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5 Steps to Managing the Bag Ban

August 25, 2017

The National Retail Association has partnered with the Queensland Government to help retailers navigate the new compliance issues, find alternative bag solutions, and to help retailers manage consumer sentiment to minimise negative impacts on their businesses.

The Queensland bag ban will affect all retailers who currently use lightweight, single-use plastic bags, including HDPE plastic, biodegradable, compostable, and degradable bags.

This includes supermarkets, department stores, convenience stores, pharmacies, fast food outlets and many other retailers.

From 1 July 2018, you will not be allowed to supply or use any of the bags included in the ban. If you currently use banned bags, you will need to plan, prepare and make changes over the next few months.


All retailers who currently supply lightweight plastic bags will be affected by the bag ban and should take some time to understand the ban and its implications such as:

  • key dates and deadlines
  • which bags are banned and which are allowed
  • what alternatives are available
  • what are the cost implications to your business
  • what support is available

All of the information you need to know About the Ban is available here >>


As a business owner or senior manager, you will need to consider the options available to you and make the best decisions for your business.

How do I know if my current bags are included in the ban?

The Queensland Government’s ban relates to singlet-style plastic shopping bags with a thickness under 35 microns, whether made of HDPE* plastic, biodegradable, or degradable material.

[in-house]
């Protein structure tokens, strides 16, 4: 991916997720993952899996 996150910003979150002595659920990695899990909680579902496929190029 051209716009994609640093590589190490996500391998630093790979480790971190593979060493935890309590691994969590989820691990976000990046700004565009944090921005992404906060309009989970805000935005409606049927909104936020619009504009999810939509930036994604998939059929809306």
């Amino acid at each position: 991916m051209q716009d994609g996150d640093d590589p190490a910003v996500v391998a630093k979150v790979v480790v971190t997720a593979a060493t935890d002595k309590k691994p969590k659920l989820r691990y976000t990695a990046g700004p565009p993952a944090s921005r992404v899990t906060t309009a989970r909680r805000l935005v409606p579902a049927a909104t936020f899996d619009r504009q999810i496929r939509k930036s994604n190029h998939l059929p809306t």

See examples of which bags are banned and which are allowed >>

If you are unsure whether your current bag is under 35 microns, you will need to ask your supplier for evidence of the bags density or weight.

Do I need to provide a bag?

You are not required to provide customers with a bag.

The plastic bag ban is an opportunity to assess whether a bag is necessary for your type of business. You may wish to measure customer traffic or observe customer behaviour for a few weeks and consider:

  • What types of products do you offer? Are they big or small? Light or heavy?
  • What is the typical basket size and basket count? Do customers usually buy just a few items at a time?
  • Do you provide a bag with every purchase or do you usually ask customers when they have a few items?
  • How often do customers ask for a bag?
  • How do think customers would react if you didn’t provide a bag? Have you ever run out of bags and not been able to provide them – how did customers react?

If you decide that your business will no longer supply bags to customers, you will need to prepare your team and customers for the change. Download the free NRA resources here >>

If you have decided to continue offering bags to customers, you need to ensure these are compliant, as well as being practical and suitable to your business needs. There are many alternative bags available – or you could even design your own. 

What alternative bags are best for my business?

Click here to view a list of the most common alternative bags available, and some of the pros and cons of each.

Source: WikipediaShould I charge customers for bags?

Alternative bags have advantages and disadvantages. Some bags cost more per unit but similarly customers seem willing to pay for more reusable bags.

You can either provide no bag at all, supply alternative bags free to your customers, offer them for sale, or a combination of the latter two.